Guy DeYoung
Milwaukee, Wisconsin

The Battle for Cassino

Dear Editor:

The article on the battle for Cassino by David Lippman (May 2007 issue) is one of the most revealing accounts of the war in Italy, especially the Cassino debacle. Most World War II accounts cover the D-Day landings and the subsequent fighting on the way to Berlin. It was in Italy that the Allies first faced the Germans in Europe some 10 months before the D-Day landings.

At the time the Germans still had hopes for victory and consequently used some of their best troops in Italy. Many of the German divisions were made up of veterans of the Russian Front and rotated to Italy along with the paratroopers, who were without peer.

After the war I had several opportunities to visit the Cassino battlefield and could see firsthand how the Germans were able to stall the Allied drive. The Germans had excellent observations over the whole area. The river crossing over the Rapido was doomed for failure with the Germans having the whole area preregistered for their artillery and those GIs of the 36th Division who made it across found themselves in a large, sodden meadow area with no protective cover.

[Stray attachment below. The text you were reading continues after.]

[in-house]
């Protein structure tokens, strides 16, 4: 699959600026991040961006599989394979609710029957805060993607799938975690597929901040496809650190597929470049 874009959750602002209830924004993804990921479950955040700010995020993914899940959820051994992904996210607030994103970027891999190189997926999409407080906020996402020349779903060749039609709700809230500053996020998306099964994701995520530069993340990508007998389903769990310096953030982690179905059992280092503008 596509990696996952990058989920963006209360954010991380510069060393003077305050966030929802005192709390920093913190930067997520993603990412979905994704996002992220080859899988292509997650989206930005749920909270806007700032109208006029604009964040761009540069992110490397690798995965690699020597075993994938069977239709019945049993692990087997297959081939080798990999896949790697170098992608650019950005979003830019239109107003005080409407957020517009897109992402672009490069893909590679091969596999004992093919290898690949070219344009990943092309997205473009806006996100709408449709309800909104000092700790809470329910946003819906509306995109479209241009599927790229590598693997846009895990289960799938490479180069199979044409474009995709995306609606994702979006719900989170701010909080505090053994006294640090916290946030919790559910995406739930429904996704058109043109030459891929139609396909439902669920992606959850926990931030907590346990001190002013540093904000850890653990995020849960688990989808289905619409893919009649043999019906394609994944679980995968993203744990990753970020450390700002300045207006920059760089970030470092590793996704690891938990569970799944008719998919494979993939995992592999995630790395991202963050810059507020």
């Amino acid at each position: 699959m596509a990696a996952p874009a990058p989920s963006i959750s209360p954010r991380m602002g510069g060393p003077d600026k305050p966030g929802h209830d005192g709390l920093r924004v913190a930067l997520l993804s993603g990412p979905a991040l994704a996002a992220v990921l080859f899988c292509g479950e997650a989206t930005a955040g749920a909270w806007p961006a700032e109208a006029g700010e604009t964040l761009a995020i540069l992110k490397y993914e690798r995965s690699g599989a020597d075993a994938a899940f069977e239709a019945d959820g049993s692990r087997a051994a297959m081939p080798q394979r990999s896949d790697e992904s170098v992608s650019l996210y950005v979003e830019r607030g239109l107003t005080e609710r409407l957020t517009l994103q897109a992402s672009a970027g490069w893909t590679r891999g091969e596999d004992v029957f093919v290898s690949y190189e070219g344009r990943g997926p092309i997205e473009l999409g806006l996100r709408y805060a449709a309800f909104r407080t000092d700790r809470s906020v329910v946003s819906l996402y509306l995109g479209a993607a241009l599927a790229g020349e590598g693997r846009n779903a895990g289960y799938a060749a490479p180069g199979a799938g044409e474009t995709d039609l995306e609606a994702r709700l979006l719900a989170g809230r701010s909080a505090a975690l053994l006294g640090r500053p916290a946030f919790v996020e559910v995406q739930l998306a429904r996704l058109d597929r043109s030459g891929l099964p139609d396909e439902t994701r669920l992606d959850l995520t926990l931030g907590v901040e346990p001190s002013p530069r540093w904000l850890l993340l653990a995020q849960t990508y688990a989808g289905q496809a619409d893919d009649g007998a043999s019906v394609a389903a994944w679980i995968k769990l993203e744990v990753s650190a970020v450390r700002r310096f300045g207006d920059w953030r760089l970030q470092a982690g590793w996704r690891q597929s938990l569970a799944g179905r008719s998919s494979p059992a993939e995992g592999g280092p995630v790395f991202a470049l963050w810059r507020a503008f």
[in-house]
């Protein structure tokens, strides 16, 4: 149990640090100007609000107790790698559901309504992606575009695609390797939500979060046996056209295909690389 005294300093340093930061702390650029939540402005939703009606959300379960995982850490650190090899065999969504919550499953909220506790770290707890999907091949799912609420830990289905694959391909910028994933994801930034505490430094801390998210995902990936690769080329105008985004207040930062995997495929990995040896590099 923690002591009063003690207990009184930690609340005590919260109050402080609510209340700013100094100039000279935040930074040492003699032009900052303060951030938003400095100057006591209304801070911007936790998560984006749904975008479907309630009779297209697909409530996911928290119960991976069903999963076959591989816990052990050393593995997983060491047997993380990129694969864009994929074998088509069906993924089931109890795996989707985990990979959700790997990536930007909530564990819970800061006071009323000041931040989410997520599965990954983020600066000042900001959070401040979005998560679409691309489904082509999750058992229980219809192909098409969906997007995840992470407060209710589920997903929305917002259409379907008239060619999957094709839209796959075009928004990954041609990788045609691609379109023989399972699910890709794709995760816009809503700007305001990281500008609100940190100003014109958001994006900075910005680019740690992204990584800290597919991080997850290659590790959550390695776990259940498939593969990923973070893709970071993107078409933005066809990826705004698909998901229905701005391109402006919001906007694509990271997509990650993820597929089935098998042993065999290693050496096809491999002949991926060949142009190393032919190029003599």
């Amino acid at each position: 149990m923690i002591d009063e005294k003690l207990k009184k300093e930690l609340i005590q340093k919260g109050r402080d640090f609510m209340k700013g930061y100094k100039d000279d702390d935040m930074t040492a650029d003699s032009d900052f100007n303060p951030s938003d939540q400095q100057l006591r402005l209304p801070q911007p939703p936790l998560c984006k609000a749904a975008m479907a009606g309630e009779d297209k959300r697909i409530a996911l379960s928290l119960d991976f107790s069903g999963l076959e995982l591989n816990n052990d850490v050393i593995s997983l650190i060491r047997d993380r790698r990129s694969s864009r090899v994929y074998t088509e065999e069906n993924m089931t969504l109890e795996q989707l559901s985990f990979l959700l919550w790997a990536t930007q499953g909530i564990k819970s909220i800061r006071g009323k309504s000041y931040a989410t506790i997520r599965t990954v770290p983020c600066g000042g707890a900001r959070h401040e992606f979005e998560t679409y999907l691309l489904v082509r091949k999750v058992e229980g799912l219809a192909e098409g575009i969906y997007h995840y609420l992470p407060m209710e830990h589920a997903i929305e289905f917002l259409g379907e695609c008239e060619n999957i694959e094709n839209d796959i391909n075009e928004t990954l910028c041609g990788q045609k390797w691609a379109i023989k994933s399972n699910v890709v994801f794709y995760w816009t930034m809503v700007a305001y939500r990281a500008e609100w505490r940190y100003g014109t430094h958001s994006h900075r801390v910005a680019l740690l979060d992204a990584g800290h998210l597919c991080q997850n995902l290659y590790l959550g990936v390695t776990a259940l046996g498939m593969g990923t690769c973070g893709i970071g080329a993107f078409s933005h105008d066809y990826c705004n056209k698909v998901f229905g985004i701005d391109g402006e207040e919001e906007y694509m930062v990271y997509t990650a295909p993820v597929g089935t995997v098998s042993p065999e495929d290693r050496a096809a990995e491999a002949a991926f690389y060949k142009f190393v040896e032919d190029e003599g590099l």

The terrain behind the Abbey sloped down into a large bowl area that then went up to the ridge known as Snakeshead Ridge. The GIs of the 34th Division first gained access to the ridge and after two weeks of close combat came up 100 yards short of their goal. Grenades were the weapon most used as the close-in fighting made the use of mortars and artillery dangerous to both sides. The fighting in Cassino Town was equally difficult as the Germans made each building a strongpoint with German tanks embedded in the ruined buildings. The fighting was typical of the battle for Italy: one mountain after another with every village pulverized by bombing and artillery. It was a shame that the top Army brass of the Americans and British took so long to realize that frontal attacks were not the way to go.

Donald G. Weimer
88th Division, World War II
Williamsville, New York

Note: Opinions expressed in “Dispatches” do not represent the opinions of the writers, editors, or staff of WWII History or Sovereign Media.